by Piotr Zalewski. Originally published by our partner site, World Policy Blog.
When I look back at the World Science Festival and its "Food 2.0" presentation Friday night at Baruch College, I don’t necessarily view it as an experience that provided the audience with any more fireworks than the usual. Yet, if anything, it did reinforce for me how much we take for granted, especially in the developed world, when it comes to our access and availability of food.
These feelings didn’t resonate with me harder than when I heard the sentiments expressed by panelist Dr. Monty Jones, a Sierra Leone native, and agricultural geneticist who has devoted his livelihood to solving hunger in Africa. Jones, who has accumulated numerous accolades and awards for his creation of NERICA, a higher yielding and higher protein based rice, exudes a certain humbleness and a passion for solution, but he also speaks with a certain air of awe when it comes to disclosing the culture shock of walking around a place such as New York city where food can be acquired from seemingly limitless outlets.
Listening to Jones’ words, I could hear in his voice the desperation that he had witnessed in his time in Sierra Leone and in the developing world. Moreover though, I could sense that these public forums were his opportunities to sing less of his own praises and more about the work that needed to be done in order to bridge the gap between the haves and have-nots.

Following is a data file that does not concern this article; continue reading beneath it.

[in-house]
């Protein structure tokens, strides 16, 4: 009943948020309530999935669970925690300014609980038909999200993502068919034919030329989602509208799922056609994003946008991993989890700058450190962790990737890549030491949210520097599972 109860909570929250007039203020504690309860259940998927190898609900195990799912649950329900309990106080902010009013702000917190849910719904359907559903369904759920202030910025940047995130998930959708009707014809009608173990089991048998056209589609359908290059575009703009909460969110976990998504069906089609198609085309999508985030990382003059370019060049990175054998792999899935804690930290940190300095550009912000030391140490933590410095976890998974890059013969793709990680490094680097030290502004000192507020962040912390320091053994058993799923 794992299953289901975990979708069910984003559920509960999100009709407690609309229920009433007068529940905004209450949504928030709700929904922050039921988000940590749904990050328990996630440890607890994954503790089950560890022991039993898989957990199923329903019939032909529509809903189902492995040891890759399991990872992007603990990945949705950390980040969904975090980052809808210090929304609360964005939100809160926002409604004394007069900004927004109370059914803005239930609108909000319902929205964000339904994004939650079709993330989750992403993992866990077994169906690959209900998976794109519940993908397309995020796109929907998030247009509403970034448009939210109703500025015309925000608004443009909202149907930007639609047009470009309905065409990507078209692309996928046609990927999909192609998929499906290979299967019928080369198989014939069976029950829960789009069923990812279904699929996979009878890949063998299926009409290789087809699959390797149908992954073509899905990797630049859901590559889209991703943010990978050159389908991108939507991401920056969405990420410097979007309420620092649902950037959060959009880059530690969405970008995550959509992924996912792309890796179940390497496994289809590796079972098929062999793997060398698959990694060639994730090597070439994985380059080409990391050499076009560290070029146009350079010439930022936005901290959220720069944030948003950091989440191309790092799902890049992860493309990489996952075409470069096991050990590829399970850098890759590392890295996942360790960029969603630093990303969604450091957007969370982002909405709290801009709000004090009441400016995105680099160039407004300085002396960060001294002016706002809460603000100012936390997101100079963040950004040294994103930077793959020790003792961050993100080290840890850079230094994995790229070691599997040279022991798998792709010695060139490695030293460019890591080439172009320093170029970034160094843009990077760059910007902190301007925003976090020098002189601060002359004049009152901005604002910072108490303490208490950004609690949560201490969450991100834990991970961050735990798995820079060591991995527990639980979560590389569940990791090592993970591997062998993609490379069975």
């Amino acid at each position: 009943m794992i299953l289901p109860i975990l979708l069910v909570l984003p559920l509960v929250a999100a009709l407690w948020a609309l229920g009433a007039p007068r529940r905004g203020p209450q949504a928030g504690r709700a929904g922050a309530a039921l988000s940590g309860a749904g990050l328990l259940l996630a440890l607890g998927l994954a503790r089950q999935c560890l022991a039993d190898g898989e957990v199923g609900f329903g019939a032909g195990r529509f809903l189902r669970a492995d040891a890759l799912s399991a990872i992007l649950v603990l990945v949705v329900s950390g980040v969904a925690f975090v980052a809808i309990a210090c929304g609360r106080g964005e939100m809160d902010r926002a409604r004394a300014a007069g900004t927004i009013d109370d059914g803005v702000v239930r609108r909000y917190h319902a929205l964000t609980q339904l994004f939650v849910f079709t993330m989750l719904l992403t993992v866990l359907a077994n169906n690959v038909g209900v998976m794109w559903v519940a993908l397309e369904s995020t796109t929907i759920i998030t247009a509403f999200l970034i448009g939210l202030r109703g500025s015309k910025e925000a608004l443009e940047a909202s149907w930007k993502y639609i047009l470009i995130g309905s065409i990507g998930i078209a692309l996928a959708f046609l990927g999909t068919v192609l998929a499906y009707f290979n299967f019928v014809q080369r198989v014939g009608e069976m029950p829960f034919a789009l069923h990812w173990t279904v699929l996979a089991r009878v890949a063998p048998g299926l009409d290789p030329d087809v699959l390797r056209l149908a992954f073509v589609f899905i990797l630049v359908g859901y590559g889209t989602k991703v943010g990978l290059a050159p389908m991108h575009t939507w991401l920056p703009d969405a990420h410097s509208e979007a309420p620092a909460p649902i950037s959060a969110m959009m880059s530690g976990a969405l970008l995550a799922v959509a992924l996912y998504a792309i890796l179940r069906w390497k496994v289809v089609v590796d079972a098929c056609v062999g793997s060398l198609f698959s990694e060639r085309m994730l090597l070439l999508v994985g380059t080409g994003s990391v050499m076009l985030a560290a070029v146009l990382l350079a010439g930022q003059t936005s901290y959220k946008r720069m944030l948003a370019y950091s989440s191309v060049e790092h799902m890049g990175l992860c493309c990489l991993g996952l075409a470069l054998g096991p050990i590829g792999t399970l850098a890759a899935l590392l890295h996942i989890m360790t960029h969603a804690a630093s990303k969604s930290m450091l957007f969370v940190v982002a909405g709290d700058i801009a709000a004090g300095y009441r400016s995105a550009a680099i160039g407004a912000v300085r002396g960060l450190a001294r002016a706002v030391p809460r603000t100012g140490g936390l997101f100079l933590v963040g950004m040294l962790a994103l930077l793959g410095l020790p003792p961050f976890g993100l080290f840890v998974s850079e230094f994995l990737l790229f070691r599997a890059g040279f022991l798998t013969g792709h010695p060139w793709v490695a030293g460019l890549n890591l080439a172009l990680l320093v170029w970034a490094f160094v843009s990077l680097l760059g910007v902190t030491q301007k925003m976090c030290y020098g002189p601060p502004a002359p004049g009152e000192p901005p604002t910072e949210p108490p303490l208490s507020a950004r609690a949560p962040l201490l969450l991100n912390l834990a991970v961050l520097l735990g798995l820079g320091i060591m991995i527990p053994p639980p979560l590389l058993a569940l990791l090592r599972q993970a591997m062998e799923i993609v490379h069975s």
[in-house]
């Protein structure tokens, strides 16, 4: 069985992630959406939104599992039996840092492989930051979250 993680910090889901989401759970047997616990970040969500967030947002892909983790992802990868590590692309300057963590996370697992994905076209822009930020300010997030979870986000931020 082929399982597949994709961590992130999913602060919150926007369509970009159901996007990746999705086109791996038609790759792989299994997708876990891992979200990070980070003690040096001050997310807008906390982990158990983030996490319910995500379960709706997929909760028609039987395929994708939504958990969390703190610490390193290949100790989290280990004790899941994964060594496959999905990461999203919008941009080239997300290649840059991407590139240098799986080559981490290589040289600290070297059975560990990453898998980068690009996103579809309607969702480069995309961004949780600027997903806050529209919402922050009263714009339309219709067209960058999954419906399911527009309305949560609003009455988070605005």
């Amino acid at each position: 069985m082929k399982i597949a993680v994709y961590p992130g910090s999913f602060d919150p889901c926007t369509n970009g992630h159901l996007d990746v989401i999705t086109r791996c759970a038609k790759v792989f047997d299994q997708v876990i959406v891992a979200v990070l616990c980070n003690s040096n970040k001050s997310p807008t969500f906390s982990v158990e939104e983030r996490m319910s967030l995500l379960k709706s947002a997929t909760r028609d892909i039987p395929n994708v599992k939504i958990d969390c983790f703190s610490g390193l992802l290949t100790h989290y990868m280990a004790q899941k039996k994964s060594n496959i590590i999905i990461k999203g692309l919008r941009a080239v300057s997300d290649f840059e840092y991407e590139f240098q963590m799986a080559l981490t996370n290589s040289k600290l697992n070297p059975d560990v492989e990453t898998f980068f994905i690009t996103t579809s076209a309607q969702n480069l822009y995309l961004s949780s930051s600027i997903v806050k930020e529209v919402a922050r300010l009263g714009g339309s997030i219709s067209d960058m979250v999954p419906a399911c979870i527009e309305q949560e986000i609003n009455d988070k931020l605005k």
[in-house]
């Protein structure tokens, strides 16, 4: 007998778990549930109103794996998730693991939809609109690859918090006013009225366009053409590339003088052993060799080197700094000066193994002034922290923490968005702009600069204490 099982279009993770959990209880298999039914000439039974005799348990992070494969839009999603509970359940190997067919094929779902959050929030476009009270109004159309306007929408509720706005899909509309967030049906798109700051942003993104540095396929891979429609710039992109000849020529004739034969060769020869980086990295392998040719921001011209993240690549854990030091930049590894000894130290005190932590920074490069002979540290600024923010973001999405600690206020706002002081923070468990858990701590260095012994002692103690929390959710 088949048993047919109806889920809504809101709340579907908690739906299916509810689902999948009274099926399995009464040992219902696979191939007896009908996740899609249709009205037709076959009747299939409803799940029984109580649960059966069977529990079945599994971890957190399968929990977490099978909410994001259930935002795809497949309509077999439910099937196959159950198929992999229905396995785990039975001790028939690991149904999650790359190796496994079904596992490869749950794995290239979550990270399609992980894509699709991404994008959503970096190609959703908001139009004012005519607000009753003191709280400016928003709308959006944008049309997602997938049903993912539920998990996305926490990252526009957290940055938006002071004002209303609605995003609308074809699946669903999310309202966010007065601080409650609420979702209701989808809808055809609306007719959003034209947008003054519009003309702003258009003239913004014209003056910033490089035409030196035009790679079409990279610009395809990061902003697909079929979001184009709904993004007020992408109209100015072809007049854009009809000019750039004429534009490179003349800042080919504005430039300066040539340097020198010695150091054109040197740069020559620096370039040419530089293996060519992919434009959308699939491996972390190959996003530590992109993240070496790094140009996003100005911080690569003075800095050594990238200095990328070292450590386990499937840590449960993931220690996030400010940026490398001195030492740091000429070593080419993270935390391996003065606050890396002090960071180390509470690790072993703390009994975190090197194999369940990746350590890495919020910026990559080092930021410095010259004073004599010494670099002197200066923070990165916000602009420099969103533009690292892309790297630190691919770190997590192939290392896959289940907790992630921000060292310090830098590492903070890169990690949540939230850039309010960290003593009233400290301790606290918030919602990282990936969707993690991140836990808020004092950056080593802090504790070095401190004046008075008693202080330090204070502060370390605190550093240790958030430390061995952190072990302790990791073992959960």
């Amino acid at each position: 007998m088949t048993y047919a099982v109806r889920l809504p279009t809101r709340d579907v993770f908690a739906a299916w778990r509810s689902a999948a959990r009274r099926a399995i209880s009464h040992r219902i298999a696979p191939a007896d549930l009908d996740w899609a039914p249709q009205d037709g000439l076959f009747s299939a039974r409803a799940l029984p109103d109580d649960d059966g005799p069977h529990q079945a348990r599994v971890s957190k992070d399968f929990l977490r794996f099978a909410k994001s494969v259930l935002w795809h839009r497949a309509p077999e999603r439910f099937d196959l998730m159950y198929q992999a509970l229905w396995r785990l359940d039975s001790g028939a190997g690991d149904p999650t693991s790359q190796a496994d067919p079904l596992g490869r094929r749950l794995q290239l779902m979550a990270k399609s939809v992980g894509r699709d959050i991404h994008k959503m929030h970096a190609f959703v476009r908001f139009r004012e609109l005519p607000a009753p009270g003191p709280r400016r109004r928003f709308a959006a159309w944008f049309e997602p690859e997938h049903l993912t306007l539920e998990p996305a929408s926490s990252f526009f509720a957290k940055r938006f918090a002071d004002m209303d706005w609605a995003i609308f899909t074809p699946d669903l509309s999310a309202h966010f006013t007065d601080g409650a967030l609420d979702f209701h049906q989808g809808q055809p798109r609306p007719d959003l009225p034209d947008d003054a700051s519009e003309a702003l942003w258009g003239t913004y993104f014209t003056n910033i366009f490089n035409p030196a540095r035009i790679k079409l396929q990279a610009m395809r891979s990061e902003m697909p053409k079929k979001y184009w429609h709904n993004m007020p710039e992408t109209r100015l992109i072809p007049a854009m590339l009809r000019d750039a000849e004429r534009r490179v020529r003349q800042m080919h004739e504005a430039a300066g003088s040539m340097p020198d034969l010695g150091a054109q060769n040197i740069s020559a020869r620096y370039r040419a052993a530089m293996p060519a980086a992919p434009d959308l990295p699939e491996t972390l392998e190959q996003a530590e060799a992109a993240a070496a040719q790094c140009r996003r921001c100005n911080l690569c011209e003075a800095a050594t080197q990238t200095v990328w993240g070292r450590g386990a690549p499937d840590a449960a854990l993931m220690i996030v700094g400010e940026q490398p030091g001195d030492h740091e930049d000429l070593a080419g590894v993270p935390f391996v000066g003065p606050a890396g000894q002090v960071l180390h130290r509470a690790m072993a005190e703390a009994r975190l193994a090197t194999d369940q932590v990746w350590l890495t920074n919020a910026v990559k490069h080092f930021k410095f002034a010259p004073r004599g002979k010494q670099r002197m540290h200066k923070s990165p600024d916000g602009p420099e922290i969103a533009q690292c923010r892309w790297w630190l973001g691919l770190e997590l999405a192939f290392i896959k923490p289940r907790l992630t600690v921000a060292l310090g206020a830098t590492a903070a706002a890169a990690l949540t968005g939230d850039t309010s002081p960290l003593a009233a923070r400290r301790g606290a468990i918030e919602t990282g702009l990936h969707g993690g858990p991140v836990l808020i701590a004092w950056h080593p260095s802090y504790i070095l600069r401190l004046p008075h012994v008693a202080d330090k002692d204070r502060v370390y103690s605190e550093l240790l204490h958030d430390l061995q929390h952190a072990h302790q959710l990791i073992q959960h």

It was the type of perspective that I know made an impact, because at the conclusion of the event, a woman whom I had happened to strike up a conversation with earlier in the night, found herself divulging to me just how guilty she felt for even having the nerve to crave dinner following such a poignant display.
I can’t sit and say I didn’t feel a little of my own shame as well after heading to my go-to Chinese spot shortly thereafter and “scarfing” down some beef and broc, knowing that countless millions suffer from far fewer luxuries. However, slightly contrary to what my fellow attendee might have felt, I moreso came away with the sense that this was a good wakeup call, and that the more we are reminded of how lucky we are, maybe we’ll think twice about not finishing that plate or ordering in excess the next time we’re eating out.